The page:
2024 Federal Budget Capital Gains Changes

Jonathan Adomait |

You might have heard about the 2024 Federal Budget that was proposed recently, and the main topic of discussion seems to be surrounding the change in the capital gains exclusion rate. There has been so much backlash against this proposal, misleading communication from politicians, and a downright misunderstanding of what the proposed changes entail. Today we will be covering all of this.

First, let's start with what the proposed changes are.

1. On a personal level, the government is proposing to tax capital gains over $250,000 in any given year at a 66.67% inclusion rate. This will impact very few Canadians, but where it might come into effect is when selling a cottage or rental property with a very low cost basis (original purchase price).

As an example, if you purchased a rental property at $250,000 and it is now valued at $1,000,000 when you decide to sell it, you have a $750,000 capital gain. In the old rules, a $750,000 capital gain would have a 50% inclusion rate, and you would only pay tax on half the gain. Therefore:

$750,000 @ inclusion rate of 50% = $375,000 added to your taxable income for the year.

In the new rules, the first $250,000 capital gain will still have a 50% capital gains inclusion rate, but any additional capital gain over $250,000 would have an inclusion rate of 66.67%. Let's compare to the same example above:

- First $250,000 capital gain @ inclusion rate of 50% = $125,000 in taxable income
- Next $500,000 capital gain @ inclusion rate of 66.67% = $333,500 in taxable income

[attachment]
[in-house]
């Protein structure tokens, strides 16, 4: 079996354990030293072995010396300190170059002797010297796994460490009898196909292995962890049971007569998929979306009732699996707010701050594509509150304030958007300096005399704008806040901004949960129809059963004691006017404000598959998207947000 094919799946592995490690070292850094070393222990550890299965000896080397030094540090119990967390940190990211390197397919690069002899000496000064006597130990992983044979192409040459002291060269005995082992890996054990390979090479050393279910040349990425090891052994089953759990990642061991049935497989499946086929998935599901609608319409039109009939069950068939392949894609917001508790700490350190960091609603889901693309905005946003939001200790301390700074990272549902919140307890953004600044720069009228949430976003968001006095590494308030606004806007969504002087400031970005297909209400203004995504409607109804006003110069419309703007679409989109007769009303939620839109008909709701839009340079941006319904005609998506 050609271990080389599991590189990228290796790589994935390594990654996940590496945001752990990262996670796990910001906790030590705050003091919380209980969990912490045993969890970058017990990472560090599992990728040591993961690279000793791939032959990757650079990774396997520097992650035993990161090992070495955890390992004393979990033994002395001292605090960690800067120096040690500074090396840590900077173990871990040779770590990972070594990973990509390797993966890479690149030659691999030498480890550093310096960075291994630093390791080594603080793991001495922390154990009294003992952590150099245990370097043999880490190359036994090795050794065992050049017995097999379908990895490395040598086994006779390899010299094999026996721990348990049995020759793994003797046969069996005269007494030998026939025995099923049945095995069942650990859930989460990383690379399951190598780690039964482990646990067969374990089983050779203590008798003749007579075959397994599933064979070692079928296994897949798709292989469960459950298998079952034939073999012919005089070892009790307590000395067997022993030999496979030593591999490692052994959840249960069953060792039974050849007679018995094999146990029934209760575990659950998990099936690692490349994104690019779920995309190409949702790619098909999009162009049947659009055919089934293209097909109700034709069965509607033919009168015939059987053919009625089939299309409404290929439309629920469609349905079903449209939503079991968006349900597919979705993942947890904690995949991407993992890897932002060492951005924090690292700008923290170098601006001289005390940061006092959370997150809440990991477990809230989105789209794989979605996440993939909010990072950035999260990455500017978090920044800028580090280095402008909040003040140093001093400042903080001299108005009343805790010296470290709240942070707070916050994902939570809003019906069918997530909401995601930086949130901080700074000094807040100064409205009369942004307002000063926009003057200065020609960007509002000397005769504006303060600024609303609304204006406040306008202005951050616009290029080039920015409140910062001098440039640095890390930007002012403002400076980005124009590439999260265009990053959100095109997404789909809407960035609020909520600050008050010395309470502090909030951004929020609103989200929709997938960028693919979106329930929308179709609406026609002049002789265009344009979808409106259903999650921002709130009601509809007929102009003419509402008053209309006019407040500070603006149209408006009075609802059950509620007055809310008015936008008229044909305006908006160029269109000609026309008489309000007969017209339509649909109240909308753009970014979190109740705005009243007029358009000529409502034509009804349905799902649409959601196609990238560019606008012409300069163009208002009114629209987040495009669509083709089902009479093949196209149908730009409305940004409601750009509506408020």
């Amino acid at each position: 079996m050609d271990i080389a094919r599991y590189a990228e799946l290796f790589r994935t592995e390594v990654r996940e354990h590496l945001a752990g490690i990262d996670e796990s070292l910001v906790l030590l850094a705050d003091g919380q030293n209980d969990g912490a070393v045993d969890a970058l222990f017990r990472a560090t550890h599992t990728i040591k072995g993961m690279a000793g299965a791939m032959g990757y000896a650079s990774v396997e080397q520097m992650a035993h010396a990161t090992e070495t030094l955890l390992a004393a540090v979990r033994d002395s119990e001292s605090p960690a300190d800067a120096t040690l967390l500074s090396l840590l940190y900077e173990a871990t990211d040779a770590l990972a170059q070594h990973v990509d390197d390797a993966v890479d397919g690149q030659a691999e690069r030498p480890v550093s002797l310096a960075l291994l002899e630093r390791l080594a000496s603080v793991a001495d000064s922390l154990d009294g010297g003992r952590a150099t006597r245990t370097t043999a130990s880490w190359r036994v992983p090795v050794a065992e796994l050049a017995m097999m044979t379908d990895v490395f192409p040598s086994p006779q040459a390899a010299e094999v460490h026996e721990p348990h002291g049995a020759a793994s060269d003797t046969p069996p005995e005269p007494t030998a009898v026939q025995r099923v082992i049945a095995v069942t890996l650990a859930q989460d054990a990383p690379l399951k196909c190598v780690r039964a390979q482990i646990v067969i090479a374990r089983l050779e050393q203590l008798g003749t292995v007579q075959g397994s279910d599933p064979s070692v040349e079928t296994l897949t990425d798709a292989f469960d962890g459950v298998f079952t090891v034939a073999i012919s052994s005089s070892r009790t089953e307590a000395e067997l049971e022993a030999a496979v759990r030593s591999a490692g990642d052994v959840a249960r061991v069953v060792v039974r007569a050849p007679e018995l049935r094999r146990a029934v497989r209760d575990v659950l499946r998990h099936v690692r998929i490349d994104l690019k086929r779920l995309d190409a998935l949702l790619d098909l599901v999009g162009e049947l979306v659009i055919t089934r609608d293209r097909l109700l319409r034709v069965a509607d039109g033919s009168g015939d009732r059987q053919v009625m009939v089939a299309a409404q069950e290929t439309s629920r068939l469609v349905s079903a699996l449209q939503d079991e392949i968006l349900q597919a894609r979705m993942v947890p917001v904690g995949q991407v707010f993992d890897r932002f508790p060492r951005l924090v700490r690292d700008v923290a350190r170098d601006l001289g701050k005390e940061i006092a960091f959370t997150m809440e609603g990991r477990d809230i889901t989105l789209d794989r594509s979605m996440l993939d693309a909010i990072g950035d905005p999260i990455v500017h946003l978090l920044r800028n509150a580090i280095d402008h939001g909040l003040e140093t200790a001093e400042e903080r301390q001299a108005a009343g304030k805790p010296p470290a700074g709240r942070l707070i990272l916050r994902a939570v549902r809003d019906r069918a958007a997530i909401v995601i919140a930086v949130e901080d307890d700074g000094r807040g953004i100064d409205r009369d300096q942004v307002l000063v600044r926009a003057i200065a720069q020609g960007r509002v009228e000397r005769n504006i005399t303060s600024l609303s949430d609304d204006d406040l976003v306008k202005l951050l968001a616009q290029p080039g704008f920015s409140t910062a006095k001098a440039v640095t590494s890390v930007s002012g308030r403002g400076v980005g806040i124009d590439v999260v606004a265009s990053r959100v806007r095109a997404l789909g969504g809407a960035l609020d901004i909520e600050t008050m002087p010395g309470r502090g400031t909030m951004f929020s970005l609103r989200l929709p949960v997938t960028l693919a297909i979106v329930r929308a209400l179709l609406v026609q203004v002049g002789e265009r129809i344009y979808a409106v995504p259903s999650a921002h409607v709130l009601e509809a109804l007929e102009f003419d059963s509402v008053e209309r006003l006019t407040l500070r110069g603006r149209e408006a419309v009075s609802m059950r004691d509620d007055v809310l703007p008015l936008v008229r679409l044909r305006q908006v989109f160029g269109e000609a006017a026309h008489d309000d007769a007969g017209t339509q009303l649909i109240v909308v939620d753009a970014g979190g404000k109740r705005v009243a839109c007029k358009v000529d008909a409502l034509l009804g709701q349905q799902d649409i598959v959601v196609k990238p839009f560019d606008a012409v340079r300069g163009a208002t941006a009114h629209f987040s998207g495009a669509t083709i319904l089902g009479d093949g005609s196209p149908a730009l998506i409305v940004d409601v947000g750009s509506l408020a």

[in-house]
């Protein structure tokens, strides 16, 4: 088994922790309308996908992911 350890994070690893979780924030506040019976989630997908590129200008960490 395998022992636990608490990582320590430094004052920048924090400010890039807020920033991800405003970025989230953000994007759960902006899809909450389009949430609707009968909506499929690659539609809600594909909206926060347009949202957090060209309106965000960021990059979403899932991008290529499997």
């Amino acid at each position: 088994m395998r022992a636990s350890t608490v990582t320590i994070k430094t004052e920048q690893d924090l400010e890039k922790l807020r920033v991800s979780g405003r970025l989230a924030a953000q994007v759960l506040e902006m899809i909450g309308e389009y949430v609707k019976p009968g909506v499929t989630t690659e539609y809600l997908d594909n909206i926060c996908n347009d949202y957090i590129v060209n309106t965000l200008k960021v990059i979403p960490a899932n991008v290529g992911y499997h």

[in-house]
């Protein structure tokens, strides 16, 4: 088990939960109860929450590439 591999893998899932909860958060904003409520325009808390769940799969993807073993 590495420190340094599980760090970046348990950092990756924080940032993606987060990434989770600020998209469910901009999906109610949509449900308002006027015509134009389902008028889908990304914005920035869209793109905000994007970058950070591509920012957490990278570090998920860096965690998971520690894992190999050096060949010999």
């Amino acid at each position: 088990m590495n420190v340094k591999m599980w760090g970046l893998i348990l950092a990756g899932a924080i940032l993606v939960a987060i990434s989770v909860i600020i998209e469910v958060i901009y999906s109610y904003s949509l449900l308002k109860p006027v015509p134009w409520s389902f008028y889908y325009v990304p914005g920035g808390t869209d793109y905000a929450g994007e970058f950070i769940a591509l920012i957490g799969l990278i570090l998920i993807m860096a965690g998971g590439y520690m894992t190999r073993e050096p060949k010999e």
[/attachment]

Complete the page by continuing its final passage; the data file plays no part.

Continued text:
- Total Taxable income of $458,500

The new rule would increase your taxable income by $83,500 in this scenario, and if you're already paying tax in a 50% bracket, this would result in approximately $42,000 in additional tax. 

Keep in mind this change is only on the personal side.

2. On the incorporated business side - for any small business owner, professionals (accountants, lawyers, doctors) and any large corporations the proposed change has their capital gains inclusion rate go up to 66.67% from the first dollar - no $250,000 threshold that they are proposing on the personal side.

What this means is that taxation inside corporations becomes much worse. Check out the chart below to illustrate the changes:

*For those wondering, Net Cash Flowed to Shareholder is the CDA balanced flowed out tax free + non-eligible - personal tax (at top MTR) 

Under the old rules, if your corporation triggered a $100,000 capital gain, $70,908 would flow to you as a shareholder as cash to spend. Under the new rules, this amount is reduced down to $61,211, a near 10% reduction due to additional taxes.

You can see how this causes major frustration and backlash from a large majority of Canadians. Doctors, lawyers, small business owners - all who have saved for years inside of their corporations as part of their retirement plan, now get the news that their planned retirement income just got slashed by 10% - BRUTAL. 

And if that isn't enough, our government isn't even honest about how this affects Canadians. Just yesterday a video was put out claiming the proposed changes that will impact less than 1% of people. As I mentioned above, small business owners and any other corporation will be hit with increased taxation. This includes every Canadian corporation. Anyone that owns shares of a Canadian business is impacted, which is almost all Canadians as they will own some Canadian companies inside company pension plans/RRSP's etc. Other politicians have stated they think that the $250,000 threshold exists for corporations as well - which it doesn't, as the proposal currently stands.

The good news is that the proposal as it currently stands is not official and that the legislation still needs to be drafted, voted on, and receive royal assent. Even if it does come into effect, there is still the possibility that a new conservative government in 2025 could roll back the changes. All these may raise questions on whether or not you should trigger capital gains prior to June 24th, 2024. If you have questions about how this may affect you, please don't hesitate to reach out.



Jonathan Adomait
Financial Planner | CFP, CIM, B.Eng